Ten years ago I found myself in a small room, washed in red light, eyeing a sheet of cotton laced with tiny silver crystals soaking in a tray of caustic chemicals. As the print slowly came to life it felt as though I was witnessing something magical, like waking up on Christmas morning through the eyes of a child. From that moment, I was hooked. I knew that I’d finally found the medium I’d been searching for.
To understand, you have to go even farther back, back to the years of struggling to find an artistic medium in my youth. My mother, while not a house hold name, is an accomplished painter. She’s held shows in fancy galleries and even has a few pieces on display in small New England museums. My younger brother seemed to inherit her abilities with little effort but for whatever reason they skipped right over me. To say I’ve always felt overwhelmed and frustrated when it came to artistic expression is an understatement.
Yet, here was this medium I understood and even better had access to. Painting and music always felt so unattainable, full of expensive equipment (if only I knew what quality camera gear cost) and barriers to both skill and the ability to share your creations with others. Photography consisted of a roll of film, a cheap Yashica body, and 50mm lens–both gifted by a friend and kept close to this day. Sure I had to be enrolled to use the darkroom at the local community college, but that seemed like such a smaller hurdle than canvases, paints, and brushes, or worse, instruments, amps, and recording devices.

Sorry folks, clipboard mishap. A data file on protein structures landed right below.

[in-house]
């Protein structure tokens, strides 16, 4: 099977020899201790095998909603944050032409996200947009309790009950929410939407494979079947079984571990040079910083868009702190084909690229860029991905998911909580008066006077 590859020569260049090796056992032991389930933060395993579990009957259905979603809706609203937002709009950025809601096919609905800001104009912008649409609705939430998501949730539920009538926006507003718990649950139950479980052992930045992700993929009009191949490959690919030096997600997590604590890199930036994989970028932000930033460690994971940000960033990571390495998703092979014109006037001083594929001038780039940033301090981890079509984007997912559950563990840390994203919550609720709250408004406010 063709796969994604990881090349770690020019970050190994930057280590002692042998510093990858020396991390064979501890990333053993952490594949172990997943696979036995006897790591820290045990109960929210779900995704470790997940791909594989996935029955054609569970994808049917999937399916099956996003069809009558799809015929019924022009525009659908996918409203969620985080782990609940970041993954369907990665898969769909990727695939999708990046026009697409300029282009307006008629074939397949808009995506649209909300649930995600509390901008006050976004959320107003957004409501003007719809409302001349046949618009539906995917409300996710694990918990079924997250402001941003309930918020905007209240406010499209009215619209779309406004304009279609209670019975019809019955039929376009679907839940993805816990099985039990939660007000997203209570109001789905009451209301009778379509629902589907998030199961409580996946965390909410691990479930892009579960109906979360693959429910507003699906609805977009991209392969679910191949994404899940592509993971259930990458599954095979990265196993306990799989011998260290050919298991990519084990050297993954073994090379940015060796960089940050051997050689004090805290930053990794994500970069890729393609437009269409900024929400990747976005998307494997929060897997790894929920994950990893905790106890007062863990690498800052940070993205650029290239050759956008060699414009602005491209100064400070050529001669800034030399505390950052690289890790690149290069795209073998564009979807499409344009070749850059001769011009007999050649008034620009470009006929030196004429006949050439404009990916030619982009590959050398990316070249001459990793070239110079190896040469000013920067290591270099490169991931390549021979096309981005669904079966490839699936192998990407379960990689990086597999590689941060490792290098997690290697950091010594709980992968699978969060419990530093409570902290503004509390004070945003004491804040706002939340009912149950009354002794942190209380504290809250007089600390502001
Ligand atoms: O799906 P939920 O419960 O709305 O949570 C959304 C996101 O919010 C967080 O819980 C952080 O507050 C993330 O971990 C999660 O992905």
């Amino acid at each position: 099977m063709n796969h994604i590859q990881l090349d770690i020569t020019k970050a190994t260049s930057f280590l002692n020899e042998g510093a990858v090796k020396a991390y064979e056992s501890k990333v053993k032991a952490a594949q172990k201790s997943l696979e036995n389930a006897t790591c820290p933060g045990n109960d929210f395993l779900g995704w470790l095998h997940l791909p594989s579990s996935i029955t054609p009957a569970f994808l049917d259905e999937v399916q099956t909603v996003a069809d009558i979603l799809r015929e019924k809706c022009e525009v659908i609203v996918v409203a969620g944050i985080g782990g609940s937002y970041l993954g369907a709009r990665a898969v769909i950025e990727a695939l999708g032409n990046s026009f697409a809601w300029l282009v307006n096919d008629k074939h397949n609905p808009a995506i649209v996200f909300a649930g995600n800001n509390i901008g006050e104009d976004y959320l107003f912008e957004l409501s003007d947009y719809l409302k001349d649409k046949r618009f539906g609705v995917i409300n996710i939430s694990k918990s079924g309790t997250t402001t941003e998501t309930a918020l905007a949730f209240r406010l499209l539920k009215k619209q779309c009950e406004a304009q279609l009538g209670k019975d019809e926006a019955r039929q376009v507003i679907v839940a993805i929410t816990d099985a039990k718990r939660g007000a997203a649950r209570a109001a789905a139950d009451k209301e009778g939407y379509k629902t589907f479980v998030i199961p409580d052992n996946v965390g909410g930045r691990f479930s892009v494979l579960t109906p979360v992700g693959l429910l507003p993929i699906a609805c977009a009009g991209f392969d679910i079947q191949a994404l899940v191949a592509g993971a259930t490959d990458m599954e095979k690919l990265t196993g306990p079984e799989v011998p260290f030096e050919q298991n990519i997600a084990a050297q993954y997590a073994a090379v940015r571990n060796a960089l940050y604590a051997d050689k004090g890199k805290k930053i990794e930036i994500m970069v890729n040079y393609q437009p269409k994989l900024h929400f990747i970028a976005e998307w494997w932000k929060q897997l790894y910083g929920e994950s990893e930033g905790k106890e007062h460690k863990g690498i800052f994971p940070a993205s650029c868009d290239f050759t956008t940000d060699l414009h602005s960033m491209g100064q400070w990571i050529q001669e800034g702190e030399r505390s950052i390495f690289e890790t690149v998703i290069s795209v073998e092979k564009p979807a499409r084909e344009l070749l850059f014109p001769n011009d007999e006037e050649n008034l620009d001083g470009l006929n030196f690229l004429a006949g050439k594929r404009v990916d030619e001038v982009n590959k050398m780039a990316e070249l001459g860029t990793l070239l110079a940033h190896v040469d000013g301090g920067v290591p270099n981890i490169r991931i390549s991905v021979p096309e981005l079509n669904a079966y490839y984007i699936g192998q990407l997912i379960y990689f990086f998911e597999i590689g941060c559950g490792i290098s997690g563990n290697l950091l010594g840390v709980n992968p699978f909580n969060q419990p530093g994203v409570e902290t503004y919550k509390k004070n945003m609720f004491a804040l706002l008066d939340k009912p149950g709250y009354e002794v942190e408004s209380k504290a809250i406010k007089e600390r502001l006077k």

Of course, nothing is ever so easy, and the world still had a few lessons to share with me. While never shelved entirely, photography definitely took a bit of a back seat as I became an adult, and more importantly a father. As my responsibilities sidelined my photography goals, the pull was forever there, a bit like a ghost that would wash through me from time to time. I slowly kept at it best I could, developing my skills and more importantly narrowing my focus.
As time passed, my career path jumped from waiting tables, to building homes, and for the last five years building websites. I’m a driven person, and as much as I pushed myself to excel in each field, photography would always tug at the corner of my soul, begging to be given a shot. For a long time I ignored it, believing all the hype that the industry was dead or at least dying, and there was no way to make a living from your art.
I see now that photography was always the right path, that I let myself be convinced it wasn’t simply because it was the path unknown. Luckily there’s still plenty of time to change the road I’m on, and I’m already taking the first leap.